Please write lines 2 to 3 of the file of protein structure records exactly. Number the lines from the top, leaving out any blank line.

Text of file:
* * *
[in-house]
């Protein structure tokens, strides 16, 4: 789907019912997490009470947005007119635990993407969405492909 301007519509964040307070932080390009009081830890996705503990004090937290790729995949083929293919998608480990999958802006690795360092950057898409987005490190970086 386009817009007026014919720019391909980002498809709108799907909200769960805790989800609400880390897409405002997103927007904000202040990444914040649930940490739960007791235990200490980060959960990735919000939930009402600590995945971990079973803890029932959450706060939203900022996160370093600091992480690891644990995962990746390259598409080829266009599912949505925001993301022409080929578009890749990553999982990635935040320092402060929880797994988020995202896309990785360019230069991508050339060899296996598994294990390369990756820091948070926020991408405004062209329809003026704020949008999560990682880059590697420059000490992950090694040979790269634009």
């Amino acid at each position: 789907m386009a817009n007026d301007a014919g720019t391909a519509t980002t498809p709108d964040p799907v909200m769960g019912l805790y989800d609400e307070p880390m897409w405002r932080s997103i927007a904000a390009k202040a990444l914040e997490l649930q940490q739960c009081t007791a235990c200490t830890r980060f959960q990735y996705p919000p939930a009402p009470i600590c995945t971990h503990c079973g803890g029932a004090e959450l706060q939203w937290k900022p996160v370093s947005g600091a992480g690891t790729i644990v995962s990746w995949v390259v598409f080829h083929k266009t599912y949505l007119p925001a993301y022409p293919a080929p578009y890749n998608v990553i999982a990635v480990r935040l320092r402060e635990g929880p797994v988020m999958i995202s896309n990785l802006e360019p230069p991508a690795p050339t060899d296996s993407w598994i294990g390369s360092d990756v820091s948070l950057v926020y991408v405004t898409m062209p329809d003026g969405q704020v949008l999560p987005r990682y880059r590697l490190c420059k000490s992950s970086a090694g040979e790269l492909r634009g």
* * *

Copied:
């Protein structure tokens, strides 16, 4: 789907019912997490009470947005007119635990993407969405492909 301007519509964040307070932080390009009081830890996705503990004090937290790729995949083929293919998608480990999958802006690795360092950057898409987005490190970086 386009817009007026014919720019391909980002498809709108799907909200769960805790989800609400880390897409405002997103927007904000202040990444914040649930940490739960007791235990200490980060959960990735919000939930009402600590995945971990079973803890029932959450706060939203900022996160370093600091992480690891644990995962990746390259598409080829266009599912949505925001993301022409080929578009890749990553999982990635935040320092402060929880797994988020995202896309990785360019230069991508050339060899296996598994294990390369990756820091948070926020991408405004062209329809003026704020949008999560990682880059590697420059000490992950090694040979790269634009």
């Amino acid at each position: 789907m386009a817009n007026d301007a014919g720019t391909a519509t980002t498809p709108d964040p799907v909200m769960g019912l805790y989800d609400e307070p880390m897409w405002r932080s997103i927007a904000a390009k202040a990444l914040e997490l649930q940490q739960c009081t007791a235990c200490t830890r980060f959960q990735y996705p919000p939930a009402p009470i600590c995945t971990h503990c079973g803890g029932a004090e959450l706060q939203w937290k900022p996160v370093s947005g600091a992480g690891t790729i644990v995962s990746w995949v390259v598409f080829h083929k266009t599912y949505l007119p925001a993301y022409p293919a080929p578009y890749n998608v990553i999982a990635v480990r935040l320092r402060e635990g929880p797994v988020m999958i995202s896309n990785l802006e360019p230069p991508a690795p050339t060899d296996s993407w598994i294990g390369s360092d990756v820091s948070l950057v926020y991408v405004t898409m062209p329809d003026g969405q704020v949008l999560p987005r990682y880059r590697l490190c420059k000490s992950s970086a090694g040979e790269l492909r634009g």